Instead, actual prices are less than CA$1 in some cases, leaving almost no margin for licensed producers.
“The original estimation of CA$10 per gram wholesale price has never been close to reality, and LPs are buckling under the weight of a tax burden that often extracts 30% of top-line revenue,” Sutton said.
“Government has acknowledged the need for ‘recalibration’ as early as 18 months ago, but continued inaction has pushed the entire industry, especially small business, to a critical breaking point.”
Current wholesale prices are closer to CA$2.75 per gram or less, depending on the product, with some flower coming in under CA$1 per gram.
The lower price means that cannabis producers are paying an unexpectedly high excise tax – one that was based on a wholesale price nearly four times the current level of wholesale prices.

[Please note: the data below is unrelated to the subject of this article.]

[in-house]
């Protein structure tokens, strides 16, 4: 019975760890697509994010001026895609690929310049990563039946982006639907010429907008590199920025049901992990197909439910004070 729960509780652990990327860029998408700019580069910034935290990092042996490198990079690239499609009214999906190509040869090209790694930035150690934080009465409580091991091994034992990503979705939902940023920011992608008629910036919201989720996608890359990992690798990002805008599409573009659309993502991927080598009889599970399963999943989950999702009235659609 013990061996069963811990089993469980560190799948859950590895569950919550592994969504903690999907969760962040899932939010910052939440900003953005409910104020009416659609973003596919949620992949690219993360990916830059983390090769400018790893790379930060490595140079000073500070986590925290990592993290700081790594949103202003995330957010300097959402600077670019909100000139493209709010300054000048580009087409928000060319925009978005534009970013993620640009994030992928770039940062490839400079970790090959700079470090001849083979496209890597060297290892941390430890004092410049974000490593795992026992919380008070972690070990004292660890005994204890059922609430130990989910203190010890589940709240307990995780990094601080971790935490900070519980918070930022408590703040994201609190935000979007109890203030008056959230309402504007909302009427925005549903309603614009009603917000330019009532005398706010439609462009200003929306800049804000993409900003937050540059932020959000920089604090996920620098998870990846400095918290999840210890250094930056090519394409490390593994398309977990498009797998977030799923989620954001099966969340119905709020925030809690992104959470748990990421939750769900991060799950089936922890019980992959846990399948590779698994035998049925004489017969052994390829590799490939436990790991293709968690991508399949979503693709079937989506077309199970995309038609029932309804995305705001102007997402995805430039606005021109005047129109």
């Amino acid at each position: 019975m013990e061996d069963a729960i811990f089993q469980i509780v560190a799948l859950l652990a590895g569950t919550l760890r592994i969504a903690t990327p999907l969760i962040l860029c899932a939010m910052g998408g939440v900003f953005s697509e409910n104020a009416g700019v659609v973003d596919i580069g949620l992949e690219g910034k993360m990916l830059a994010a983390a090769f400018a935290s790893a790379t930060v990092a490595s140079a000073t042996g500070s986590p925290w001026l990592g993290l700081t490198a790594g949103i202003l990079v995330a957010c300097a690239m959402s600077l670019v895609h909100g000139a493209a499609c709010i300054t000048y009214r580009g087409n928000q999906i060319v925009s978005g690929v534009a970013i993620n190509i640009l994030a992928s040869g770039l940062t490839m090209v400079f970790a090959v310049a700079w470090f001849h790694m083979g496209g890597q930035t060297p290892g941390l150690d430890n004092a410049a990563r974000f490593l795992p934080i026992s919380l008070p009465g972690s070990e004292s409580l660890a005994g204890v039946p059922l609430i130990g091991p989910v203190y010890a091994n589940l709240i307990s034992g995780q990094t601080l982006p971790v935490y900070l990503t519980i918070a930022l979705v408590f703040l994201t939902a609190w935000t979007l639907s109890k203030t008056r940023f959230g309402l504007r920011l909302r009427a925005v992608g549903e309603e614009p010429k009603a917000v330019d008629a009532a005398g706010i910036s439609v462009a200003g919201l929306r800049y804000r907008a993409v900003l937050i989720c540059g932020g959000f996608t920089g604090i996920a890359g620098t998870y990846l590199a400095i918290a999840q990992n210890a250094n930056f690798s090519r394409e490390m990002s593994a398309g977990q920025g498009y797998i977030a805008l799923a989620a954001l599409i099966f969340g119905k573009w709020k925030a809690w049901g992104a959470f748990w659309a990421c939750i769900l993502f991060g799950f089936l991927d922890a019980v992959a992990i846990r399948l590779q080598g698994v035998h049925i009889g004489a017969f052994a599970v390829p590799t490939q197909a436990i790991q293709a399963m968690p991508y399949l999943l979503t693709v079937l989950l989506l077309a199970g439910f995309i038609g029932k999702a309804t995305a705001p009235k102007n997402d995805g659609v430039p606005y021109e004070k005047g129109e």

In 2022 alone, cannabis wholesale prices crashed by more than 40% as struggling cultivators chose to sell off their unsold marijuana instead of destroying it.
The average price per gram for bulk wholesale flower in 2022 was CA$1.06 a gram on the Canadian Cannabis Exchange (CCX), a live trading platform for B2B wholesale marijuana, a steep decline from an average price of CA$1.80 a gram in 2021.
Consumer prices have been in freefall since 2019, the first full year of legalization, as the Canadian market was flooded because of cannabis overproduction.
Windfall for government
Private-sector profits are few and far between, but governments of various levels have made a windfall from cannabis sales.
The total excise duty assessed by the CRA on cannabis producers swelled to CA$752.5 million in 2021-22, up by almost half from the 2020-21 fiscal year, when the federal government pulled in CA$514 million.